Tiger Stone….

2 May

Another GSP release from Author of the Week: Cody Stanford.

The Tiger Stone by Cody Stanford

Private eye Kimball Glock hunts for a stolen diamond through the jazz-magic streets of postwar New York City. Kimball uncovers the stone in the teeth of a shapeshifting tiger-boy who hides from a witch bent on the child’s enslavement. Tough guy Kimball is shattered by his selfish betrayal of the boy before being swept by magic both dark and light into a final battle for the weretiger’s soul.


A time once in New York City when magic fell like snow; the postwar years when nylons wrapped women’s legs again and skirts hugged billowing hips. Automobiles, so big they made my apartment look like a mousehole, rumbled through the city both at reveille and lullaby. Neon tubes and incandescent bulbs were the night shepherds of jazz, hustling the music like impish American kids. Music was in the air, but murder was always on the ground.

Magic touched me one cold January, but not the nostalgic magic of long-gone postcards. This was magic more ancient and evil, like wizened, long-dead apple hearts. I found murder and magic shining in a diamond that was and a tiger that wasn’t; in a mother who profaned the title and another woman who earned it. When I bother with business cards, they read Kimball Glock, Private Detective. It never crossed my mind when I first met the Princess that before long I would wind up married to a witch.

Erol Sadler was already dead when I reached his apartment, five floors up on Broome, Lower East Side. I kept my hat and overcoat on in case I had to leave quickly. Erol’s life lay tossed about his place like so much trash. I had come for a diamond. So had Erol’s assassin, who left Erol dead on his stomach. A line of blood dotted the top of Erol’s balding dome like red bugs marching for the forest of his salt-and-pepper head ruff. The mess of trash ended by the bedroom door, where the murderer must have found the diamond. Perhaps it had been hidden in the oddments spilled from an overturned coffee can or buried among wrinkled bills fluttering from an old cigar box. I cursed my luck. I was now in a war for the diamond, but I was naïve about who else was after it. The witch had hired me, though at that time I still called her the Princess. Without the shiny rock, she would withhold the rest of my payment. The gem was lost again. How long would it take to find the diamond now, to solve a murder as well as a robbery?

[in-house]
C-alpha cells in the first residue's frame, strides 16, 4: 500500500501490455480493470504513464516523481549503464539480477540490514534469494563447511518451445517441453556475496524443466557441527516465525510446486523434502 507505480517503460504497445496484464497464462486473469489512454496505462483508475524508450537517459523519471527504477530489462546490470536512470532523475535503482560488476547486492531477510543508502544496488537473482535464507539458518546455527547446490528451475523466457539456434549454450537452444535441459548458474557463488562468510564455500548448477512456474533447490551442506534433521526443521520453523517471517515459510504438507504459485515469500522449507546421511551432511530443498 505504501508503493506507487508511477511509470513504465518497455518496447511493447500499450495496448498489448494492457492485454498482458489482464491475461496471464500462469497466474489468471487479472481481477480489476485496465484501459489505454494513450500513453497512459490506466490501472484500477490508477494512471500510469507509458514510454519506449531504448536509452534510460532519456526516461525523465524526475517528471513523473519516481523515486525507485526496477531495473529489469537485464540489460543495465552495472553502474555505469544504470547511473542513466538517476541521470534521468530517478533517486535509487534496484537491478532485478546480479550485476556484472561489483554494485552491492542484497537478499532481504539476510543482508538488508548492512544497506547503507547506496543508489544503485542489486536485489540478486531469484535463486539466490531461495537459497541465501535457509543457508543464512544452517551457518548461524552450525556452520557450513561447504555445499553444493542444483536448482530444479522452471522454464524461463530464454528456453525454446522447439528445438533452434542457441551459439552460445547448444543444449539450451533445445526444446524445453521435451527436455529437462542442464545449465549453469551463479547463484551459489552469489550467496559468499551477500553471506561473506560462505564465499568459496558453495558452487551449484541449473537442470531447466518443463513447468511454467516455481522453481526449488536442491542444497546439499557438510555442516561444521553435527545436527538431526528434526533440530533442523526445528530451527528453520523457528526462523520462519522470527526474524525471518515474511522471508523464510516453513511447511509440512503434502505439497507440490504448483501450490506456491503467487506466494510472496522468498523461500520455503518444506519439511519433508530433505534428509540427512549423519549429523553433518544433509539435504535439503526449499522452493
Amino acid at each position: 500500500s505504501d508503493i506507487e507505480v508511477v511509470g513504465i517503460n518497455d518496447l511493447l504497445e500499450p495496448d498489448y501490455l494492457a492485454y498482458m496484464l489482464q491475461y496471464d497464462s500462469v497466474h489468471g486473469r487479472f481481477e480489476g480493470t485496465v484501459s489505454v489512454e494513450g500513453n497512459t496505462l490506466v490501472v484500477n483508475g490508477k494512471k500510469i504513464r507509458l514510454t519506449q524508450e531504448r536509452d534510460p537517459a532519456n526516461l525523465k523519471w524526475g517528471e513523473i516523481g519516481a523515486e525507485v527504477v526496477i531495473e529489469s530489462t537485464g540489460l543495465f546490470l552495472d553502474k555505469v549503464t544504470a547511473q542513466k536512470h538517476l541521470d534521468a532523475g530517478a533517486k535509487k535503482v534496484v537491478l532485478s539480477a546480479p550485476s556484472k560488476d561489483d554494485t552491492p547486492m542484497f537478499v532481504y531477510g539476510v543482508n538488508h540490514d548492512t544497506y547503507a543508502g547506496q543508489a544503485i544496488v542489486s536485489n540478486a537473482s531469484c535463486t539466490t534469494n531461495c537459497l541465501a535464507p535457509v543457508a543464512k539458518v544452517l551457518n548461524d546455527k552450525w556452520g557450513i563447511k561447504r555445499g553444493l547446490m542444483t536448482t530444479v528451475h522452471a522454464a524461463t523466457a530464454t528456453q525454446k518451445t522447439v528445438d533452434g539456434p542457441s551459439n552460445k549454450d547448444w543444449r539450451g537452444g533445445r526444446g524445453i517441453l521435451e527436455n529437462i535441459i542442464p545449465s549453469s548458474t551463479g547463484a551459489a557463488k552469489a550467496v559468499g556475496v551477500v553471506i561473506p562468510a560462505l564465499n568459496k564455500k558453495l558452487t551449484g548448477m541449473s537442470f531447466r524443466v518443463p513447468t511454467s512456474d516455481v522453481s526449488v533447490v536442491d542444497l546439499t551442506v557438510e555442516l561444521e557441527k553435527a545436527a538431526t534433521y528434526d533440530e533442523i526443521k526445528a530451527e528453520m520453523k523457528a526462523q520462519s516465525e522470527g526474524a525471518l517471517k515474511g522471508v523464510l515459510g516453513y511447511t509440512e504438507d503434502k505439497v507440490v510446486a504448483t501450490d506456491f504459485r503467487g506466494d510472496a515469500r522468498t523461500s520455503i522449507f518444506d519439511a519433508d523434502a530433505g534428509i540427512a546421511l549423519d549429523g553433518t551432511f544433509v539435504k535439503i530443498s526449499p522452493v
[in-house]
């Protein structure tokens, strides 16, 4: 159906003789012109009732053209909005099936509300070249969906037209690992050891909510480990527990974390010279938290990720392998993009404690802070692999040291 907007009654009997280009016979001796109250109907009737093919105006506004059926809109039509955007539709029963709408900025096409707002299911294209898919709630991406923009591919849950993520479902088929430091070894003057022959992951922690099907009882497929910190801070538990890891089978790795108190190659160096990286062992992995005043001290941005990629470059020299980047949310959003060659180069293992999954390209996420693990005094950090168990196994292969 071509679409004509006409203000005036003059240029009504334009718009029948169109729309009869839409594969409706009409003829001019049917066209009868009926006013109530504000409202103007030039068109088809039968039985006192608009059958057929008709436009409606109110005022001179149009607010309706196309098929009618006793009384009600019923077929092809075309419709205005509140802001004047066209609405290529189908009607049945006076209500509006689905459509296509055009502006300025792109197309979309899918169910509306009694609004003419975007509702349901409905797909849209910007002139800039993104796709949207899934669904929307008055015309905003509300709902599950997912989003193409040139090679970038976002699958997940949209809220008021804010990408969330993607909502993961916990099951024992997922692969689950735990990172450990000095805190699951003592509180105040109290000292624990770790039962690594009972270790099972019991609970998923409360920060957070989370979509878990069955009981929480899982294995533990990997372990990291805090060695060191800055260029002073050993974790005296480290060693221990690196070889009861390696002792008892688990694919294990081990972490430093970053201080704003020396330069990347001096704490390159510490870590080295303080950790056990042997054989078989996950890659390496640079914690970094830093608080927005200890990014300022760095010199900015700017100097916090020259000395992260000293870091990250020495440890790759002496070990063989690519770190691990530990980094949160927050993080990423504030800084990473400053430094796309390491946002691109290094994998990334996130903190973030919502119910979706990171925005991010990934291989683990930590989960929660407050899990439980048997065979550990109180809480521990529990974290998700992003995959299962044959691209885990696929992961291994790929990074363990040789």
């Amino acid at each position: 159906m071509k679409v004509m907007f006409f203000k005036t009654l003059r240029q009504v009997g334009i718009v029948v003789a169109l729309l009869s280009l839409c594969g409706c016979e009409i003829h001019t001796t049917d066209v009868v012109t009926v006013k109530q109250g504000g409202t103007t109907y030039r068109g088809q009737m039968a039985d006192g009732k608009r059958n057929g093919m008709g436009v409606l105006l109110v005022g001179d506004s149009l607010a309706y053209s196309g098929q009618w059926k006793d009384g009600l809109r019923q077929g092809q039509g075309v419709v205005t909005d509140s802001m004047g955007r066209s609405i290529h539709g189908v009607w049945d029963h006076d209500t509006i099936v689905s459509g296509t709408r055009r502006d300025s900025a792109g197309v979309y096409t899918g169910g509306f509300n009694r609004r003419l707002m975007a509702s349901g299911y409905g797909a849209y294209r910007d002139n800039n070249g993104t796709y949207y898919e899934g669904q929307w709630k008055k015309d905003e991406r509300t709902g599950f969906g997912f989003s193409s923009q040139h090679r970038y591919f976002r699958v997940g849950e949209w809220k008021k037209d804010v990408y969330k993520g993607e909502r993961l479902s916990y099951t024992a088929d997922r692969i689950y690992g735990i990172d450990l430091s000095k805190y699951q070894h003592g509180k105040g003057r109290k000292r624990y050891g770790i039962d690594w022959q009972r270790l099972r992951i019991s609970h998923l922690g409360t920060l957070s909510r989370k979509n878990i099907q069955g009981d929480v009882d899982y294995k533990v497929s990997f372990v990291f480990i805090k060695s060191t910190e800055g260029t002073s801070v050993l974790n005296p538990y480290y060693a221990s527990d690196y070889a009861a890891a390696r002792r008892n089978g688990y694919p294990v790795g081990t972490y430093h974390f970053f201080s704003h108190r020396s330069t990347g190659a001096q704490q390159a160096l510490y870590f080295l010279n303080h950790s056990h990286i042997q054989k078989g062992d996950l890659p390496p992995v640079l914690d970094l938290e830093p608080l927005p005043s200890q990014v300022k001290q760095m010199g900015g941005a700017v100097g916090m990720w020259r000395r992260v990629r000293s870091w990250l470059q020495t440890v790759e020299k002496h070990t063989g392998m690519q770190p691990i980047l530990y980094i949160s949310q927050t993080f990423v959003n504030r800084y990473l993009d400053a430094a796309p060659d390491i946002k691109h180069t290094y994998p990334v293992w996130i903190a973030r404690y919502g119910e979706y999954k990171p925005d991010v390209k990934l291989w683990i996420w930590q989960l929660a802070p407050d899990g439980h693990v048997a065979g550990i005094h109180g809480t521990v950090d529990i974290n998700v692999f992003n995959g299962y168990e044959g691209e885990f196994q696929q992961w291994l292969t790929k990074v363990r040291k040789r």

I pondered asking the Princess for a higher fee when I flinched in double surprise. The diamond appeared right in front of me, sparkling amber-white-black; beautiful and priceless. It was all mine if I could merely figure out how to pry the stone loose from the sharp teeth of the approaching tiger cub.

* * *
At first she was the Princess, because the week before I found Erol, she slinked into my office with that moneyed air of ownership that flew far above my world. A Princess who came to the Lower East Side to hire me. Likely she possessed dark and dirty secrets worth money, if they were but kept secret. Jaleh Zadeh was her name. She had long black hair and whiskey skin; my type for certain, like my lady Angela DiMarco, feisty and full of mystery. Jaleh Zadeh’s eyes were polished onyx flame. When she entered my office, she fingered a break in the frosted glass on the door, a corner shattered during a door-slamming fight with Angela. Jaleh looked like the kind of woman who caused a lot of broken glass, too.

The Princess purred my name, hackling up to a growl; “Mr. Kimball Glock,” deep in her throat like a stuck raspberry seed. “I am missing my diamond and my son.”

I stood from the chair behind my desk and stubbed out a cigarette in a pile of butts that hid an ashtray somewhere underneath. “How old is your son?” I said.

“Eight, if he’s still alive. He was taken from me three years ago.”

“Who took him?”

“The same man who stole my diamond.”

I tried to be clever. “And how old is the diamond?”

“Five thousand years.”

What the hell? I was lucky if my sort of clients owned paste diamonds hidden in their panty drawers. “When was the gem taken?”

“Two days ago.”

“You’re sure the same man took the diamond and the boy?”

The brief lowering of her gaze told me she might be reaching for some high melodrama that didn’t exist. “Possibly.”

“Which is more precious to you?”

“What sort of horrid question is that, Mr. Glock?”

“Call me Kimball. If I find them both in a burning building, I want to know which one to grab first.”






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